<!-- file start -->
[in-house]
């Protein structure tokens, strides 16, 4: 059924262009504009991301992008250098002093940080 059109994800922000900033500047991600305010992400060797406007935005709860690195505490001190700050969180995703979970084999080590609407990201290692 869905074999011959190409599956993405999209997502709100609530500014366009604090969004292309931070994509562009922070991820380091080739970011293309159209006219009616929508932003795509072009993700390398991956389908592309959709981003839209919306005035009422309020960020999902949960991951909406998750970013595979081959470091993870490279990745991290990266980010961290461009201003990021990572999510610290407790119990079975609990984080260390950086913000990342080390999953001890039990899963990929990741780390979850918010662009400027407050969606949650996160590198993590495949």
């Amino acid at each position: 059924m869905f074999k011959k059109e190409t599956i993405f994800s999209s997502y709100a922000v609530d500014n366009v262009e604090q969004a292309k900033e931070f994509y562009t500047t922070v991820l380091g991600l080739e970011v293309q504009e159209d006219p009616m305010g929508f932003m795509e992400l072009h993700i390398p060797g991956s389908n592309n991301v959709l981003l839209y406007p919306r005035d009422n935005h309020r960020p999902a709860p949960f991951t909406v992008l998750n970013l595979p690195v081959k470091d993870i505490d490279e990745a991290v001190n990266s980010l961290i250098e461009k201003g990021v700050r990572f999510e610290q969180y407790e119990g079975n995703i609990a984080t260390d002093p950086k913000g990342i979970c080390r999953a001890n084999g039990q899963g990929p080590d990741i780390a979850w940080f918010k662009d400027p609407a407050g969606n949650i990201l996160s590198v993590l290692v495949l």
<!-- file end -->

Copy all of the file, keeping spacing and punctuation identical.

[in-house]
């Protein structure tokens, strides 16, 4: 059924262009504009991301992008250098002093940080 059109994800922000900033500047991600305010992400060797406007935005709860690195505490001190700050969180995703979970084999080590609407990201290692 869905074999011959190409599956993405999209997502709100609530500014366009604090969004292309931070994509562009922070991820380091080739970011293309159209006219009616929508932003795509072009993700390398991956389908592309959709981003839209919306005035009422309020960020999902949960991951909406998750970013595979081959470091993870490279990745991290990266980010961290461009201003990021990572999510610290407790119990079975609990984080260390950086913000990342080390999953001890039990899963990929990741780390979850918010662009400027407050969606949650996160590198993590495949």
């Amino acid at each position: 059924m869905f074999k011959k059109e190409t599956i993405f994800s999209s997502y709100a922000v609530d500014n366009v262009e604090q969004a292309k900033e931070f994509y562009t500047t922070v991820l380091g991600l080739e970011v293309q504009e159209d006219p009616m305010g929508f932003m795509e992400l072009h993700i390398p060797g991956s389908n592309n991301v959709l981003l839209y406007p919306r005035d009422n935005h309020r960020p999902a709860p949960f991951t909406v992008l998750n970013l595979p690195v081959k470091d993870i505490d490279e990745a991290v001190n990266s980010l961290i250098e461009k201003g990021v700050r990572f999510e610290q969180y407790e119990g079975n995703i609990a984080t260390d002093p950086k913000g990342i979970c080390r999953a001890n084999g039990q899963g990929p080590d990741i780390a979850w940080f918010k662009d400027p609407a407050g969606n949650i990201l996160s590198v993590l290692v495949l």